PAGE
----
Newspaper article The Journal (Newcastle, England)

They Really Should Have Known Better; TOON AND COUNTRY

Newspaper article The Journal (Newcastle, England)

They Really Should Have Known Better; TOON AND COUNTRY

Article excerpt


MY comradely columnists Gutteridge and Hann - and, for that matter, Call-Me-Dave Cameron writing in this very spot yesterday - have had their say; today, I shall have mine.

It was more than free market economics that Margaret Thatcher got wrong, although that list of mistakes is long: Demutualisation of building societies broke the link between the ability to obtain a mortgage and the ability to pay for one; privatisation of great state utilities offered cheap shares and the prospect of quick, easy profits to a naive public; sales of council house expanded the home-owning Conservat-ocracy at the expense of affordable housing and sensible economy.

As a result, a burgeoning get-rich-quick middle class ("property and shares are a sure thing") gobbled up the promises of unsecured loans that filled every mailbox and shouted from every cash machine screen, thanks to reduced controls on bank lending. She was right about one thing: truly, there almost was "no such thing as society" after Thatchernomics reigned supreme.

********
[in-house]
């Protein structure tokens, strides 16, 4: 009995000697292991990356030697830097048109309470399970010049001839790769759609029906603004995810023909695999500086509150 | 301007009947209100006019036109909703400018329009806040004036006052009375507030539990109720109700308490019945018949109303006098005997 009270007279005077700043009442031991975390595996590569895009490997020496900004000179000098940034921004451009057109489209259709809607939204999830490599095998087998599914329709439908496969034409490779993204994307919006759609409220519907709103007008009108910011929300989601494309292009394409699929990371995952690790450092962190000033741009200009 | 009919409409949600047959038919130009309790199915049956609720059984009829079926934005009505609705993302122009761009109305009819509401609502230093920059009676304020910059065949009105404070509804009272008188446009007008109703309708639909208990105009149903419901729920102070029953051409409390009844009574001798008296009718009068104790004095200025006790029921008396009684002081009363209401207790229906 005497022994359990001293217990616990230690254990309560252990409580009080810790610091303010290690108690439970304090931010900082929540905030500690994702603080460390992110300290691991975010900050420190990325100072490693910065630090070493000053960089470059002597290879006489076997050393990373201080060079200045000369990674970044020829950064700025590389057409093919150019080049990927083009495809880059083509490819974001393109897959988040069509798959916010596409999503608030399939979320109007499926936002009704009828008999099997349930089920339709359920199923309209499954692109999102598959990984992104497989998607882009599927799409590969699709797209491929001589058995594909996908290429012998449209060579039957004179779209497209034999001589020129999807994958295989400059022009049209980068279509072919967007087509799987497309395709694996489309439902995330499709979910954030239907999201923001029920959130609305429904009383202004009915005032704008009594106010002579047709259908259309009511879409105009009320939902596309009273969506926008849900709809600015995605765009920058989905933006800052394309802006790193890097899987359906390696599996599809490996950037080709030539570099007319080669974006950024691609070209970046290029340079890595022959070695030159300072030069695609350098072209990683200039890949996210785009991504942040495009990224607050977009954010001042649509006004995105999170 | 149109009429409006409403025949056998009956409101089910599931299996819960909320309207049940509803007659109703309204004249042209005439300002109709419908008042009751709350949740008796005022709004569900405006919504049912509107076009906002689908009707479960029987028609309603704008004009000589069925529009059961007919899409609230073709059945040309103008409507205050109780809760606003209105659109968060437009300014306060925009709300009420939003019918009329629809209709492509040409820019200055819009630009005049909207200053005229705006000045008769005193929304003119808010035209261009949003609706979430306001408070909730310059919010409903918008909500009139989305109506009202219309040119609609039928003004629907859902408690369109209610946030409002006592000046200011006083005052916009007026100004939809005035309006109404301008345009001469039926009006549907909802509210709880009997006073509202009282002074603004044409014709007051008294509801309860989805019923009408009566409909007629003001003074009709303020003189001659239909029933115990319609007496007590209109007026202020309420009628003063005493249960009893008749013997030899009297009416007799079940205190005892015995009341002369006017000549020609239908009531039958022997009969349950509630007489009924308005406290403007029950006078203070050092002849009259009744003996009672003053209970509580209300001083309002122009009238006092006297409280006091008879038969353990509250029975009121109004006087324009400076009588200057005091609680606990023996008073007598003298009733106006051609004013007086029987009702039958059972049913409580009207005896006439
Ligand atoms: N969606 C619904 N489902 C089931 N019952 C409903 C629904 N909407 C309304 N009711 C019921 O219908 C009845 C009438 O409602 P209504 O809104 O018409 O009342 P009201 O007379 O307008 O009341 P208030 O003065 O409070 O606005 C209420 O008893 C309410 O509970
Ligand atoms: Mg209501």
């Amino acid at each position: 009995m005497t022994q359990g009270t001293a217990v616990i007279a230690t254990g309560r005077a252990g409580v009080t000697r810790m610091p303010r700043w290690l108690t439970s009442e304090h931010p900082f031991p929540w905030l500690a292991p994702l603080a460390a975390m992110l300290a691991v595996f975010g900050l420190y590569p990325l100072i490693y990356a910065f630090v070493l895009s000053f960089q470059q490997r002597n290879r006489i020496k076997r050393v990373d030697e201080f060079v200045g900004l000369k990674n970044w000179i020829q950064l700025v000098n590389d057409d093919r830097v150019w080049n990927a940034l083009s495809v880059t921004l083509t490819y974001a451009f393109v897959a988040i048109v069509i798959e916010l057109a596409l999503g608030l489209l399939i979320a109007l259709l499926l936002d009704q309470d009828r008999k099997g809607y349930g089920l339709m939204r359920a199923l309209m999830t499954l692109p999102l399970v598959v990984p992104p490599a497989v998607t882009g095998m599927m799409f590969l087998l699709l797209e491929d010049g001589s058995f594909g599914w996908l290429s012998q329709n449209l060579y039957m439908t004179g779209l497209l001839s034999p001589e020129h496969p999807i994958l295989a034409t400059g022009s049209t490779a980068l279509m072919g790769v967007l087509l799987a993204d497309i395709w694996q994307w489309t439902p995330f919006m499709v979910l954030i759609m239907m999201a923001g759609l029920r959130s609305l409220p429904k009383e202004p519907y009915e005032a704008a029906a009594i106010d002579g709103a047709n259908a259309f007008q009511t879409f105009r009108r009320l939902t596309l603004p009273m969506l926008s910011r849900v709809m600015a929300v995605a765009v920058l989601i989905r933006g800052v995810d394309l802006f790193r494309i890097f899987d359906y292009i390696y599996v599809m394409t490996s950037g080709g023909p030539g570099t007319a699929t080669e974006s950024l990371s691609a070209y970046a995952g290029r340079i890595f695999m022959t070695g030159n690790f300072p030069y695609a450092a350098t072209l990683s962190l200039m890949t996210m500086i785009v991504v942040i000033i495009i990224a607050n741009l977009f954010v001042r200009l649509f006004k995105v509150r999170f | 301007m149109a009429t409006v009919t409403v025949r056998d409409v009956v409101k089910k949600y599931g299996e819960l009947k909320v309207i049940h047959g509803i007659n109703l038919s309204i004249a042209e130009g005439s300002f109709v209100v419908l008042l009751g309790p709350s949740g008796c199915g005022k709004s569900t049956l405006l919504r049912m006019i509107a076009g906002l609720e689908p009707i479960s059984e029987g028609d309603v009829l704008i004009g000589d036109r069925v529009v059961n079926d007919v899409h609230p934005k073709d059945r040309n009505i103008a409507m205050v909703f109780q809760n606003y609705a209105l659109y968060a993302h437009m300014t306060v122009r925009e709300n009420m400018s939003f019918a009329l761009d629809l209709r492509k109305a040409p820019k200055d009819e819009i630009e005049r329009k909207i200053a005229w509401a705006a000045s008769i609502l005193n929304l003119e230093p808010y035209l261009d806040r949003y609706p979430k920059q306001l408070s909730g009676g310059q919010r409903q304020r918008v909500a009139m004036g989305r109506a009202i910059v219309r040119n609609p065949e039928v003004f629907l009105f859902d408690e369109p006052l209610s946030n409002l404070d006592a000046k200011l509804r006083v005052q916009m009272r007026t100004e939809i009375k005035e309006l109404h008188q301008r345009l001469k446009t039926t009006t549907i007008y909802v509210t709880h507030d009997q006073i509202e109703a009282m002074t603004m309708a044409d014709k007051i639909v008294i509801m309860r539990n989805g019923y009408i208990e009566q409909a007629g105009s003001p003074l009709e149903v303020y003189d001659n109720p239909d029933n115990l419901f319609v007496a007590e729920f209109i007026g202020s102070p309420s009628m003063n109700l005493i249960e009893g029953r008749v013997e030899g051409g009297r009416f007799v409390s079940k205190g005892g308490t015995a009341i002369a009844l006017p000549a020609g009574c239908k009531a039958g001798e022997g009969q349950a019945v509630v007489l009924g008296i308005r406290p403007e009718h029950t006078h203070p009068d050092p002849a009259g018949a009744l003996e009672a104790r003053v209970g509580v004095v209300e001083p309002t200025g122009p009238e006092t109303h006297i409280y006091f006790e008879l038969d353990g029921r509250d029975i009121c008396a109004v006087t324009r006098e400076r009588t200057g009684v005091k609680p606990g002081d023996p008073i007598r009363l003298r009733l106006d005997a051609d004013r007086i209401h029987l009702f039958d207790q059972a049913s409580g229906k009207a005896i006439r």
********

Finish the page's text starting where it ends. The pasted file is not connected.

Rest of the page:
And, sadly, first Blair and now Brown have done little to unhitch the galloping horses of the apocalypse let loose in that era of greed.

That is how we got where we are today.

We're staring down the barrels of unemployment, inflation, bankruptcy and homes repossessions, while figures from both major political parties - in company with snouts-in-the-trough biggies from my own precious media world - sup champagne and caviar and talk of cosy deals aboard a Russian oily-garch's floating palace somewhere off Corfu.

But you needed to be on the bus that twice a week carries us Far Northumbrians down via Wooler and Morpeth to the shops and bright lights of Big City Newcastle to realise that something else sermonized by St Margaret of the Blessed Falklands was even further off the mark.

"Any man who rides a bus . . . after the age of 30," she once announced smugly, "can count himself a failure in life". …

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